Krantz and defense counsel in the Lopez case (Pat Peters) had ongoing disputes concerning the adequacy of the State's disclosure of information in discovery. On December 9, 2010, Judge Grate entered a "Discovery Order" directing the State to provide all discovery requested by the defense within 20 days. Krantz responded on December 29 by providing a packet of material which he asserted complied with the Discovery Order. Peters disagreed that the State had discharged its obligations under the December 9 order and the discovery rules.

         On March 24, 2011, with the case set for trial on August 8, 2011, Judge Grate entered a further order in an attempt to resolve the pending discovery disputes. The March 24, 2011 order provided that defense counsel

shall provide the State with a comprehensive list of all discovery that Defendant alleges it has not been provided. The State shall respond to that list and identify which of the documents have in fact been provided, when, and with enough information to identify the document. This will narrow the issues for the Court to take up.

         The circuit court's March 24 order was unusual: Krantz testified at the arbitration hearing that he had never previously been involved in a case in which the court ordered a defendant to provide a detailed list of requested discovery materials, and gave the prosecution a date certain by which to respond.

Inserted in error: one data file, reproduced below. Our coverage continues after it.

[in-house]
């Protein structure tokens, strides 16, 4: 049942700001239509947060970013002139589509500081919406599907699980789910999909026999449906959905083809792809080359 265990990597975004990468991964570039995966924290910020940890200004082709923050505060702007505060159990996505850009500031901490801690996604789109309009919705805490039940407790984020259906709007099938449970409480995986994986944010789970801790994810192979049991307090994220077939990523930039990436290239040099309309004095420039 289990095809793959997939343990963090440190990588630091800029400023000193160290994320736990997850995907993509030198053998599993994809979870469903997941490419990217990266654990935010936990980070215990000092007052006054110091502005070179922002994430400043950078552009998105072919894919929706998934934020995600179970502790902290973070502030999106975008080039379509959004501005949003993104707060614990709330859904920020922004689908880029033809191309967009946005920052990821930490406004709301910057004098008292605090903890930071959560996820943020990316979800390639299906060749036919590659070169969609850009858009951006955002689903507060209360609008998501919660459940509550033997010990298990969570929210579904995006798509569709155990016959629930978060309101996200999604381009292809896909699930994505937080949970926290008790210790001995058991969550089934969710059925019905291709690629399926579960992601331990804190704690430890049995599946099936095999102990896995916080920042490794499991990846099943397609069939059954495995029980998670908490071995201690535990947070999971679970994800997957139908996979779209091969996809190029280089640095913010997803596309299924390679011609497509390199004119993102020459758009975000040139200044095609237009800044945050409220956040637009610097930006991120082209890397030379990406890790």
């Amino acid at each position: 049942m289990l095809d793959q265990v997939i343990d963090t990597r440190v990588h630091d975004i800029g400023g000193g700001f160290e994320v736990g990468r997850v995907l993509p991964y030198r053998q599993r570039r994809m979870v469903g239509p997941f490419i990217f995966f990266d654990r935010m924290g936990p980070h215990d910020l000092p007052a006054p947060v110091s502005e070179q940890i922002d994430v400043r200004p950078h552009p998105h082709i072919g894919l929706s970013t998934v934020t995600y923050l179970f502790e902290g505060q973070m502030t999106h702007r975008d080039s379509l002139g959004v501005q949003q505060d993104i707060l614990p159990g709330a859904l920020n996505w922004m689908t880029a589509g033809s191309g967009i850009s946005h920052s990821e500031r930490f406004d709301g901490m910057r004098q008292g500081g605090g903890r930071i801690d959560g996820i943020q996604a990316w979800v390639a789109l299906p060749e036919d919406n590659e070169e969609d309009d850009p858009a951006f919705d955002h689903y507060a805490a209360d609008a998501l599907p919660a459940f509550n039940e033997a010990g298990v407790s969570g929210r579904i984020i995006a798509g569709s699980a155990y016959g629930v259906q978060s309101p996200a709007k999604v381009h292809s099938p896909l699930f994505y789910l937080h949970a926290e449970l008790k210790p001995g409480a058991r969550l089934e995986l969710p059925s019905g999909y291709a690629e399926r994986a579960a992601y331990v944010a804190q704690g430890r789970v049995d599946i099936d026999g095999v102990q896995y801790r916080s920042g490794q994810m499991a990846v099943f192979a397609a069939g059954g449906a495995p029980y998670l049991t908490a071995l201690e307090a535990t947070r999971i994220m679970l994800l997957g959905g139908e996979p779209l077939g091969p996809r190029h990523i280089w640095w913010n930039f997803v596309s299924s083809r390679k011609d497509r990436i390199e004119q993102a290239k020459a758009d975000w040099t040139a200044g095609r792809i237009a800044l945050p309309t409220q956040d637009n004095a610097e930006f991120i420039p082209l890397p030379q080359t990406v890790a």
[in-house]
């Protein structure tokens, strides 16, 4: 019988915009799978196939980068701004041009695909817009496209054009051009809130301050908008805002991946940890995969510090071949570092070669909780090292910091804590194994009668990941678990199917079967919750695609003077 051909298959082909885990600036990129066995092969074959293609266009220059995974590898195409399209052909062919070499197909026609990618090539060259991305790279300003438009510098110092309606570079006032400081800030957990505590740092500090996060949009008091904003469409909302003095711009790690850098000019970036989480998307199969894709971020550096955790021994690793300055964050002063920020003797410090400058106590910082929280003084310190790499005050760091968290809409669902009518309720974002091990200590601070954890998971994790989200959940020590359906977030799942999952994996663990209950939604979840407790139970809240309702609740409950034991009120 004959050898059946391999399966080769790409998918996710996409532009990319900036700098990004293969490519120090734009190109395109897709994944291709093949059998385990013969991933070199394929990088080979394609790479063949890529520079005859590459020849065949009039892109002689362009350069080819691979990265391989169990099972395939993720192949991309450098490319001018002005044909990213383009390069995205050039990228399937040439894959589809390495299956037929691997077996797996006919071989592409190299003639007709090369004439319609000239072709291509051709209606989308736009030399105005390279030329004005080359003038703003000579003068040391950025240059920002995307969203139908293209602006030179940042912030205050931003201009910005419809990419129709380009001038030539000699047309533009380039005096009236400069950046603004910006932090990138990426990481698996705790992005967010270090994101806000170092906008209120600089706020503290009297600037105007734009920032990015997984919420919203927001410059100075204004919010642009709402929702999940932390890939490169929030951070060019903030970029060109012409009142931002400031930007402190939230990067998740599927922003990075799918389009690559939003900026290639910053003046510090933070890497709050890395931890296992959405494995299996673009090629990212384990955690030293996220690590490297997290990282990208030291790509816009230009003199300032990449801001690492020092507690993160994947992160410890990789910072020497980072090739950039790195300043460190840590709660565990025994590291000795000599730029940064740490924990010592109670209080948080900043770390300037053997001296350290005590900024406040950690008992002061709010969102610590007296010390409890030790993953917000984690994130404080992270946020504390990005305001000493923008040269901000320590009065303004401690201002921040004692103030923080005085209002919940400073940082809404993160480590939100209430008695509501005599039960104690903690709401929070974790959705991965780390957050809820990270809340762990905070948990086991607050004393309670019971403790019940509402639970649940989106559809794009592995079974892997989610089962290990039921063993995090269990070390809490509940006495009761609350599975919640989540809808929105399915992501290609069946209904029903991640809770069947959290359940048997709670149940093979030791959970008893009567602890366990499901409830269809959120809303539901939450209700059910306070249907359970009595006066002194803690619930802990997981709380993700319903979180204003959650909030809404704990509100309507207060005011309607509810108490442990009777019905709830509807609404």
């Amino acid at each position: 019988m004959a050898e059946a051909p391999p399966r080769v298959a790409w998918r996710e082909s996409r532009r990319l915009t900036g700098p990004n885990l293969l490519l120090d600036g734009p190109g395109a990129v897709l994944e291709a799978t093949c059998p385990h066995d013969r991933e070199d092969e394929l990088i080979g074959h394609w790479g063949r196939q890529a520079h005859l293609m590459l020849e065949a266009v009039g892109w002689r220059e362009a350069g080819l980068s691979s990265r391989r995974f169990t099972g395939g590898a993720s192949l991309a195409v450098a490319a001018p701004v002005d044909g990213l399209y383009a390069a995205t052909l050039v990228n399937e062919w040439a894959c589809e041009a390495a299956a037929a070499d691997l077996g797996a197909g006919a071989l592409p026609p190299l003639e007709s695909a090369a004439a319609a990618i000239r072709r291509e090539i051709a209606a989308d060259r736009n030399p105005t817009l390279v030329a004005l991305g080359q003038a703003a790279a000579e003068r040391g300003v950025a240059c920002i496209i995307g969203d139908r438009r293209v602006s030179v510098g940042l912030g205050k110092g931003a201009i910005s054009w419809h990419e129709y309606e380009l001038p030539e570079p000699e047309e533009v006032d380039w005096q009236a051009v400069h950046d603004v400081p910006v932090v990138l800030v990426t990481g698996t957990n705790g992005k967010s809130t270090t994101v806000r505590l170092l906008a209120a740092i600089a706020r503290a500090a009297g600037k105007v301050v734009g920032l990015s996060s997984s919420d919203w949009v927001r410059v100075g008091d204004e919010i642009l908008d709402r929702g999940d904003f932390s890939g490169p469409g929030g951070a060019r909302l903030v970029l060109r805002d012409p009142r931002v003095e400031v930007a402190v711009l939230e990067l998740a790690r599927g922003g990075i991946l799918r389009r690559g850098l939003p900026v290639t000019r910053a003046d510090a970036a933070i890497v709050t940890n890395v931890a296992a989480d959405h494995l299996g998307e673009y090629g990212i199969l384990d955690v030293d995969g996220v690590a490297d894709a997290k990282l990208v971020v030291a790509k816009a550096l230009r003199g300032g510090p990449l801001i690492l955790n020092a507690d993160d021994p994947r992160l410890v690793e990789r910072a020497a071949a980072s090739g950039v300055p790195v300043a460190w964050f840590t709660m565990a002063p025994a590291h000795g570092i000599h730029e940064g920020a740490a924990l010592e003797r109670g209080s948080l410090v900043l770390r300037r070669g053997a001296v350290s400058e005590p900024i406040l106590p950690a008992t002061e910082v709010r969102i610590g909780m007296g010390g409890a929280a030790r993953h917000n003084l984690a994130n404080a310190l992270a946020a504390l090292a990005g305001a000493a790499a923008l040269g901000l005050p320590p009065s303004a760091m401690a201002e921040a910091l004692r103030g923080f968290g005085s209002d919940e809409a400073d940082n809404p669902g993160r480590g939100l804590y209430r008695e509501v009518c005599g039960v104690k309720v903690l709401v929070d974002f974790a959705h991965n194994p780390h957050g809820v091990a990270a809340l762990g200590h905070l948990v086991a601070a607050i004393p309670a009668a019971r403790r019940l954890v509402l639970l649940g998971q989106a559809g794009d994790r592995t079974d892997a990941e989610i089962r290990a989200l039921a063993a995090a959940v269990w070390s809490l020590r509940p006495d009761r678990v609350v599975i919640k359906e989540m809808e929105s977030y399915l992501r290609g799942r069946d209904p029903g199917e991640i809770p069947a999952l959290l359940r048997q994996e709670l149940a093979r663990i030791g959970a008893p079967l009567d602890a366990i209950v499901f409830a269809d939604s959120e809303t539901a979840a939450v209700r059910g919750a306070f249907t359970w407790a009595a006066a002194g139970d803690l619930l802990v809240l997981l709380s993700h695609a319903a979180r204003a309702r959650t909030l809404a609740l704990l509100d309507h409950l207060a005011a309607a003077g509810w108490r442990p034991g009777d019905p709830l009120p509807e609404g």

On May 31, 2011, defense counsel Peters sent Krantz a ten-page letter which included a detailed list of the items to which the defense claimed they were entitled, but which had not yet been disclosed by the State (the "Discovery Letter").

         A discovery hearing was scheduled on June 3, 2011. That morning, Krantz's "second chair" in Lopez, Assistant Prosecuting Attorney Devin Ledom, filed an application for continuance of the hearing. The sole basis for a continuance stated in the application was that "[t]he State received the letter from defense counsel detailing the discovery deficiencies alleged on May 31st, and the State has not had ample time to analyze the list and prepare a response." The continuance application was signed by Ledom on Krantz's behalf. Ledom later explained that the decision to file the application for continuance, in response to the Discovery Letter, was made solely by Krantz, and that Ledom "did not have any personal knowledge of the letter or list referred to in . . . the Application and included this information at the direction of Bryan Krantz." Ledom also stated that he "would not have included any information about the May 31st letter [in the application] had I had [sic] not been directed by Bryan Krantz to do so." Krantz acknowledged at the arbitration hearing that he had directed Ledom to file the continuance application.